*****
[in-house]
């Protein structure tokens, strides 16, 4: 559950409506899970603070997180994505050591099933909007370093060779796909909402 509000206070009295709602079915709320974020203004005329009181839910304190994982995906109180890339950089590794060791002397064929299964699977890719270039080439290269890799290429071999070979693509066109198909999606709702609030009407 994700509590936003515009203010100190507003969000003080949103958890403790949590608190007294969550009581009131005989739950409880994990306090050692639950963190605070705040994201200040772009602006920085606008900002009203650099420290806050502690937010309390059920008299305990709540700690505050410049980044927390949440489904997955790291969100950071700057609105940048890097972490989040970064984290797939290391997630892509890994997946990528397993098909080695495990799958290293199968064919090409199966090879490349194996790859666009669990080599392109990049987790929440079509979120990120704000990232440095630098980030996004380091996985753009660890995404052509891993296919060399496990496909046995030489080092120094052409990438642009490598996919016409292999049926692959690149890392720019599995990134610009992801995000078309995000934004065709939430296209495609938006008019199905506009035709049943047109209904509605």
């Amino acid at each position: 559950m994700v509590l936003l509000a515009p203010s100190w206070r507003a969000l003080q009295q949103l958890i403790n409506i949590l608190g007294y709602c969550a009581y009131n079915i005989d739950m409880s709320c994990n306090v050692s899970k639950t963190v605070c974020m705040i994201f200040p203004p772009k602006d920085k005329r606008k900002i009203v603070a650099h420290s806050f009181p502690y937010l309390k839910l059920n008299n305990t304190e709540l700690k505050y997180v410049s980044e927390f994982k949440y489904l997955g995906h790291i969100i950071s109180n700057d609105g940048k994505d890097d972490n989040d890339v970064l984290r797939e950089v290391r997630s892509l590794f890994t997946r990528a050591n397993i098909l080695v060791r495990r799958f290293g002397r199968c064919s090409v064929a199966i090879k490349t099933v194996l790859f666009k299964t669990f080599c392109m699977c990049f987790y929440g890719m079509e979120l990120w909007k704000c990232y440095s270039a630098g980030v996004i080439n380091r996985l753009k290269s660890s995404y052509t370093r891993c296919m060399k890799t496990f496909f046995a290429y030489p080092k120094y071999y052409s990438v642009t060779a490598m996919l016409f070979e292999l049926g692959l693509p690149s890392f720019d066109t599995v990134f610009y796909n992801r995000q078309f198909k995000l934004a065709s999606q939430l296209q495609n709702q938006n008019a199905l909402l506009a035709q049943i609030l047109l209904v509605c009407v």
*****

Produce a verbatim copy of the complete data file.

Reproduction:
[in-house]
């Protein structure tokens, strides 16, 4: 559950409506899970603070997180994505050591099933909007370093060779796909909402 509000206070009295709602079915709320974020203004005329009181839910304190994982995906109180890339950089590794060791002397064929299964699977890719270039080439290269890799290429071999070979693509066109198909999606709702609030009407 994700509590936003515009203010100190507003969000003080949103958890403790949590608190007294969550009581009131005989739950409880994990306090050692639950963190605070705040994201200040772009602006920085606008900002009203650099420290806050502690937010309390059920008299305990709540700690505050410049980044927390949440489904997955790291969100950071700057609105940048890097972490989040970064984290797939290391997630892509890994997946990528397993098909080695495990799958290293199968064919090409199966090879490349194996790859666009669990080599392109990049987790929440079509979120990120704000990232440095630098980030996004380091996985753009660890995404052509891993296919060399496990496909046995030489080092120094052409990438642009490598996919016409292999049926692959690149890392720019599995990134610009992801995000078309995000934004065709939430296209495609938006008019199905506009035709049943047109209904509605």
């Amino acid at each position: 559950m994700v509590l936003l509000a515009p203010s100190w206070r507003a969000l003080q009295q949103l958890i403790n409506i949590l608190g007294y709602c969550a009581y009131n079915i005989d739950m409880s709320c994990n306090v050692s899970k639950t963190v605070c974020m705040i994201f200040p203004p772009k602006d920085k005329r606008k900002i009203v603070a650099h420290s806050f009181p502690y937010l309390k839910l059920n008299n305990t304190e709540l700690k505050y997180v410049s980044e927390f994982k949440y489904l997955g995906h790291i969100i950071s109180n700057d609105g940048k994505d890097d972490n989040d890339v970064l984290r797939e950089v290391r997630s892509l590794f890994t997946r990528a050591n397993i098909l080695v060791r495990r799958f290293g002397r199968c064919s090409v064929a199966i090879k490349t099933v194996l790859f666009k299964t669990f080599c392109m699977c990049f987790y929440g890719m079509e979120l990120w909007k704000c990232y440095s270039a630098g980030v996004i080439n380091r996985l753009k290269s660890s995404y052509t370093r891993c296919m060399k890799t496990f496909f046995a290429y030489p080092k120094y071999y052409s990438v642009t060779a490598m996919l016409f070979e292999l049926g692959l693509p690149s890392f720019d066109t599995v990134f610009y796909n992801r995000q078309f198909k995000l934004a065709s999606q939430l296209q495609n709702q938006n008019a199905l909402l506009a035709q049943i609030l047109l209904v509605c009407v």